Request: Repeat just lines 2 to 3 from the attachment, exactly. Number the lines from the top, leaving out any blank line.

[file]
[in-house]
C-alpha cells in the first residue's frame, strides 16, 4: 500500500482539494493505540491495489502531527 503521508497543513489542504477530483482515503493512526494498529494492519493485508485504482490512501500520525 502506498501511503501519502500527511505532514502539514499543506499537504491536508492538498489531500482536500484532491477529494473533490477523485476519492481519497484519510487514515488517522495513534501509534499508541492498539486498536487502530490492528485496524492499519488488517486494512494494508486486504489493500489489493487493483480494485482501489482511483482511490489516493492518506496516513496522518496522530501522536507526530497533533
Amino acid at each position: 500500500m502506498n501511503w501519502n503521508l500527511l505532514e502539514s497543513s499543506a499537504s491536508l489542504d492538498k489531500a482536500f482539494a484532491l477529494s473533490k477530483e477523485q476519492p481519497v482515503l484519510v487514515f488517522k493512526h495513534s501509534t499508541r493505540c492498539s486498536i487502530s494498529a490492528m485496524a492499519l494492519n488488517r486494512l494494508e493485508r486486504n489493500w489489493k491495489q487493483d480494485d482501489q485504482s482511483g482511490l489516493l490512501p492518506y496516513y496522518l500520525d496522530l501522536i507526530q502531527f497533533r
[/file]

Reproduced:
C-alpha cells in the first residue's frame, strides 16, 4: 500500500482539494493505540491495489502531527 503521508497543513489542504477530483482515503493512526494498529494492519493485508485504482490512501500520525 502506498501511503501519502500527511505532514502539514499543506499537504491536508492538498489531500482536500484532491477529494473533490477523485476519492481519497484519510487514515488517522495513534501509534499508541492498539486498536487502530490492528485496524492499519488488517486494512494494508486486504489493500489489493487493483480494485482501489482511483482511490489516493492518506496516513496522518496522530501522536507526530497533533
Amino acid at each position: 500500500m502506498n501511503w501519502n503521508l500527511l505532514e502539514s497543513s499543506a499537504s491536508l489542504d492538498k489531500a482536500f482539494a484532491l477529494s473533490k477530483e477523485q476519492p481519497v482515503l484519510v487514515f488517522k493512526h495513534s501509534t499508541r493505540c492498539s486498536i487502530s494498529a490492528m485496524a492499519l494492519n488488517r486494512l494494508e493485508r486486504n489493500w489489493k491495489q487493483d480494485d482501489q485504482s482511483g482511490l489516493l490512501p492518506y496516513y496522518l500520525d496522530l501522536i507526530q502531527f497533533r